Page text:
Fly, Dion, fly. (Photo by Chris Chambers/Getty Images)
The NBA draft is a weeks away and the Syracuse Orange have four players up for selection. Some have left early and others are only going because the NCAA says they're not allowed to play anymore. Drafting the Orange will follow Scoop, KJ, Fab and Dion as they prepare for the draft and the next phase of their basketball careers.
Vertical Leap: Not measured.
The Statistical (2011-12 season)
Path to the Draft: Dion has been training in Las Vegas at Impact Basketball, as well as writing a draft diary for Dime Magazine. No word on if he's taking classes online to remain in good standing at SU.
Pro Prospects: Of all the players leaving for the draft, the consensus opinion is that Dion is the most NBA ready. KJ and Scoop are fringe prospects and Fab is considered a project, but most pundits feel Dion could contribute immediately in the right situation. He's rated 8th among NCAA sophomores and the 23rd overall prospect. This mock draft has Dion going 22nd to Memphis as a low-cost replacement for O.J. Mayo.
Analysis: Anyone who followed the Orange in the last season would likely agree that, despite not starting a single game, Dion Waiters was the team's best player. It could be argued that Dion has been the Boeheim's best player ever since he stepped on campus, but attitude issues hampered him as a frosh. Accepting his role as sixth man allowed Dion to see the floor more as a sophomore and he took advantage, showcasing the power, athleticism and flashes of NBA level brilliance that have vaulted him into the first round discussion.
The issues arise when it comes to what position Dion would play in the NBA. At Syracuse he was the consumate scoring guard, providing instant offense off the bench. The problem is his size. There aren't many 6'4" shooting guards in the League, which brings up the inevitable Dwayne Wade comparison. While Waiters' game is certainly reminiscent of the 2006 Finals MVP, Wade is clearly more talented and, even at ten years older, more explosively athletic. There's really no such thing as a "poor man's" D-Wade, so to speak. Undersized two guards are almost always relegated to the D-League or transition to the point.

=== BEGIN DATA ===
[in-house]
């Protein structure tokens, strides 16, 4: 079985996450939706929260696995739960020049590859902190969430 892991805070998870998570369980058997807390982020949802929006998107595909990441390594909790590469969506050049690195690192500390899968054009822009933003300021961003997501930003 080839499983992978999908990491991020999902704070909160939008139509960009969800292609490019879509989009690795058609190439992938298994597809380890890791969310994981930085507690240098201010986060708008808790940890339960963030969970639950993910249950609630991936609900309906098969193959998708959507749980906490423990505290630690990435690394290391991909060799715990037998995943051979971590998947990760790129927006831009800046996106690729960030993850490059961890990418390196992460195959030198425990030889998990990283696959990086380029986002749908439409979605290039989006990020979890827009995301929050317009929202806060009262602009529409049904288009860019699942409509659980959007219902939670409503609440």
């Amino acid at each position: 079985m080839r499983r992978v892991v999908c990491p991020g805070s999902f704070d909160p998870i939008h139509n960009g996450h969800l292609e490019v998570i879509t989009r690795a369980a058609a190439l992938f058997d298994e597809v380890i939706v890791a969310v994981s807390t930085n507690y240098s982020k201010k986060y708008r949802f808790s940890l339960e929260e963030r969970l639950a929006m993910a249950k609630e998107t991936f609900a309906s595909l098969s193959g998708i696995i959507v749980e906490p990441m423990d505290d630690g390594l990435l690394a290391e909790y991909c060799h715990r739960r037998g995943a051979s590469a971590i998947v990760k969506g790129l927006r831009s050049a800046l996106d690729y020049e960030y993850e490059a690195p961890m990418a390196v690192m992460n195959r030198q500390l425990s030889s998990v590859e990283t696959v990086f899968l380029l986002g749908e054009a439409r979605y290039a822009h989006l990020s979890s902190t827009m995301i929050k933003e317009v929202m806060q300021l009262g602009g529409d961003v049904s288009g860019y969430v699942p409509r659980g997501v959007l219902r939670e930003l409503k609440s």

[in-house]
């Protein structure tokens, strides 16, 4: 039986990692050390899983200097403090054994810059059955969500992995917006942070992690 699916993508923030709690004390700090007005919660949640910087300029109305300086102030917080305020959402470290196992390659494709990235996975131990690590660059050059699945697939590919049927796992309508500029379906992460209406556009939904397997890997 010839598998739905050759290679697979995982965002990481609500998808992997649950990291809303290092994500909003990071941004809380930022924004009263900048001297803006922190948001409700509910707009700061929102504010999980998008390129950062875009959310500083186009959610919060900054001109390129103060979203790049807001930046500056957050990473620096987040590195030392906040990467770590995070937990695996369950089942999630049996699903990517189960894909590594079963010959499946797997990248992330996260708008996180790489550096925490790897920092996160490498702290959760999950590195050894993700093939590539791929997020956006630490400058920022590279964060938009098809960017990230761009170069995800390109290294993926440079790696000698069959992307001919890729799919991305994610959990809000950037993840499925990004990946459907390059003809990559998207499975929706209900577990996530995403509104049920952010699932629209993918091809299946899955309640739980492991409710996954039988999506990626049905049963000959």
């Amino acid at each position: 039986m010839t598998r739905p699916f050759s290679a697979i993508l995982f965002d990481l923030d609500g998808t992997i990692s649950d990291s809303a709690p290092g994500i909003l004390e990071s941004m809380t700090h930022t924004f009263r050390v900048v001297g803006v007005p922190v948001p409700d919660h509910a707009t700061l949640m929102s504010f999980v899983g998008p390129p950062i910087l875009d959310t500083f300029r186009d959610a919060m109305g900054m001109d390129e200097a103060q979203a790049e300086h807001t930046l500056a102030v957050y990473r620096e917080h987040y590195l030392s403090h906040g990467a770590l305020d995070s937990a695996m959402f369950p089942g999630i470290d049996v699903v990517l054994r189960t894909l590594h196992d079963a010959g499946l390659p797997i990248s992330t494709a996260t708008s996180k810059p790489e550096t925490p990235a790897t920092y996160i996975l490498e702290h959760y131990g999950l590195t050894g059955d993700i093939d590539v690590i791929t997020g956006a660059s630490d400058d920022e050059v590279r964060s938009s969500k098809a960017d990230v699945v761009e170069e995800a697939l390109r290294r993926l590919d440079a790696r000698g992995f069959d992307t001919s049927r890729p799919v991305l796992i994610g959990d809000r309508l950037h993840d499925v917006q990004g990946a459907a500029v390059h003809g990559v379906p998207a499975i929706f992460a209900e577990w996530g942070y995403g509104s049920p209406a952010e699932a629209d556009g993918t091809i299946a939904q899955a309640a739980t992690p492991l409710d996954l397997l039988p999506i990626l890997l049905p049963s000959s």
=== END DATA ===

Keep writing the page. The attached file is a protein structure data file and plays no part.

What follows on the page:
It's there where the solution might lie. Though he officially ranks Waiter's as the fourth best off guard, ESPN draft guru Chad Ford also notes that Dion might just be the second best point guard prospect (ESPN Insider required). At 6'4" and 215 or so, Dion would physically outmatch most NBA lead guards, but does he have the skill set to make the switch? While it certainly would be tougher in the NBA than it was in college, Dion has the ability to blow by defenders and apply pressure to opposing defenses. The question then becomes what he does next. At Syracuse, his job was to score. Of course, sometimes the right play was a pass, and Dion's 2.5 APG showed a willingness to do so. But Dion was a shoot first player. As an NBA PG, Dion would need to change his focus to pass first. Even scoring point guards, like Derrick Rose or Kyrie Irving, have the pass in mind first. They find themselves open because defenses look to cover the pass, and vice versa. So it comes down to the staple of PG play: decision making. Does Dion have the ability to be a primary playmaker for others as well as himself? He wasn't asked to do that at Syracuse. It's a tough transition to make, especially when compounded by the adjustment from college to the NBA. Dion has the thoughness and talent to pull it off. It just remains to be seen if he can put it all together. That potential will be enough for an established team to want to lock him up in the first round. A late-first round deal is relatively cheap for a potential stud and it'll give whomever drafts him two or three years to see if he can develop into an effective NBA player or if he's just another 'tweener destined for a career overseas.